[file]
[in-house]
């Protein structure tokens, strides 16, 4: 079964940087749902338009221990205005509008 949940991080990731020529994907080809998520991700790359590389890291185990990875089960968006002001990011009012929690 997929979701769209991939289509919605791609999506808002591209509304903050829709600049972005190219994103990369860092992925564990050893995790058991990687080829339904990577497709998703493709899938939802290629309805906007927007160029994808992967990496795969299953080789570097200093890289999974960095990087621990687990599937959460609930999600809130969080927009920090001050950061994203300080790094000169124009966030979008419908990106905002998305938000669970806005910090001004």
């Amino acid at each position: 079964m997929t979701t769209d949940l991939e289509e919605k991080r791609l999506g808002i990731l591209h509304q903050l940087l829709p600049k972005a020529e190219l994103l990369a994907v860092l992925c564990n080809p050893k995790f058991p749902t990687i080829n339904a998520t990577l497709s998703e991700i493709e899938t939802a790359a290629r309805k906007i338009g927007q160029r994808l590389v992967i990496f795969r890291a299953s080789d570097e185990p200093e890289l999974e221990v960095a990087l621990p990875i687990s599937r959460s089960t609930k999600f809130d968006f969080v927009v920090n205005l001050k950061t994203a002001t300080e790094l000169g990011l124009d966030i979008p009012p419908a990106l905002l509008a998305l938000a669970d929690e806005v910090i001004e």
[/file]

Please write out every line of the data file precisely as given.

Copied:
[in-house]
């Protein structure tokens, strides 16, 4: 079964940087749902338009221990205005509008 949940991080990731020529994907080809998520991700790359590389890291185990990875089960968006002001990011009012929690 997929979701769209991939289509919605791609999506808002591209509304903050829709600049972005190219994103990369860092992925564990050893995790058991990687080829339904990577497709998703493709899938939802290629309805906007927007160029994808992967990496795969299953080789570097200093890289999974960095990087621990687990599937959460609930999600809130969080927009920090001050950061994203300080790094000169124009966030979008419908990106905002998305938000669970806005910090001004």
């Amino acid at each position: 079964m997929t979701t769209d949940l991939e289509e919605k991080r791609l999506g808002i990731l591209h509304q903050l940087l829709p600049k972005a020529e190219l994103l990369a994907v860092l992925c564990n080809p050893k995790f058991p749902t990687i080829n339904a998520t990577l497709s998703e991700i493709e899938t939802a790359a290629r309805k906007i338009g927007q160029r994808l590389v992967i990496f795969r890291a299953s080789d570097e185990p200093e890289l999974e221990v960095a990087l621990p990875i687990s599937r959460s089960t609930k999600f809130d968006f969080v927009v920090n205005l001050k950061t994203a002001t300080e790094l000169g990011l124009d966030i979008p009012p419908a990106l905002l509008a998305l938000a669970d929690e806005v910090i001004e």